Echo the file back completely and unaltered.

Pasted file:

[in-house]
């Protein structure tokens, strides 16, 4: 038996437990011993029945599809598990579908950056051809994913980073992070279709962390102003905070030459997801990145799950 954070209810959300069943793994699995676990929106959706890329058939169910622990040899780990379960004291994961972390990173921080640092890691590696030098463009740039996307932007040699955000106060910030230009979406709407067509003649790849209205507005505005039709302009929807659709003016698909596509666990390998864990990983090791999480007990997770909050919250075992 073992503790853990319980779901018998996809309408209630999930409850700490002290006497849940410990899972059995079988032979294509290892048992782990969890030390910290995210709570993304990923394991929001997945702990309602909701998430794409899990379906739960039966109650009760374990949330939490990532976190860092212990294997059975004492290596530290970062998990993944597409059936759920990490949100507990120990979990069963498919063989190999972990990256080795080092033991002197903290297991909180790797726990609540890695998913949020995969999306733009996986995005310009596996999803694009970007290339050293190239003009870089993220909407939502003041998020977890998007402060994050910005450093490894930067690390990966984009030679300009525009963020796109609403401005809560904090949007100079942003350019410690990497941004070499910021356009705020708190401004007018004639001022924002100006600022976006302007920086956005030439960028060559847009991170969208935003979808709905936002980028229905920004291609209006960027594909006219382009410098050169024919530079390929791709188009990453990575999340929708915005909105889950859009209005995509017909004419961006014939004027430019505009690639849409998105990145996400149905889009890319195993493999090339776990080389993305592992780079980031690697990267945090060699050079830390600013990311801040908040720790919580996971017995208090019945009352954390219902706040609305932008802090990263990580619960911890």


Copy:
[in-house]
């Protein structure tokens, strides 16, 4: 038996437990011993029945599809598990579908950056051809994913980073992070279709962390102003905070030459997801990145799950 954070209810959300069943793994699995676990929106959706890329058939169910622990040899780990379960004291994961972390990173921080640092890691590696030098463009740039996307932007040699955000106060910030230009979406709407067509003649790849209205507005505005039709302009929807659709003016698909596509666990390998864990990983090791999480007990997770909050919250075992 073992503790853990319980779901018998996809309408209630999930409850700490002290006497849940410990899972059995079988032979294509290892048992782990969890030390910290995210709570993304990923394991929001997945702990309602909701998430794409899990379906739960039966109650009760374990949330939490990532976190860092212990294997059975004492290596530290970062998990993944597409059936759920990490949100507990120990979990069963498919063989190999972990990256080795080092033991002197903290297991909180790797726990609540890695998913949020995969999306733009996986995005310009596996999803694009970007290339050293190239003009870089993220909407939502003041998020977890998007402060994050910005450093490894930067690390990966984009030679300009525009963020796109609403401005809560904090949007100079942003350019410690990497941004070499910021356009705020708190401004007018004639001022924002100006600022976006302007920086956005030439960028060559847009991170969208935003979808709905936002980028229905920004291609209006960027594909006219382009410098050169024919530079390929791709188009990453990575999340929708915005909105889950859009209005995509017909004419961006014939004027430019505009690639849409998105990145996400149905889009890319195993493999090339776990080389993305592992780079980031690697990267945090060699050079830390600013990311801040908040720790919580996971017995208090019945009352954390219902706040609305932008802090990263990580619960911890």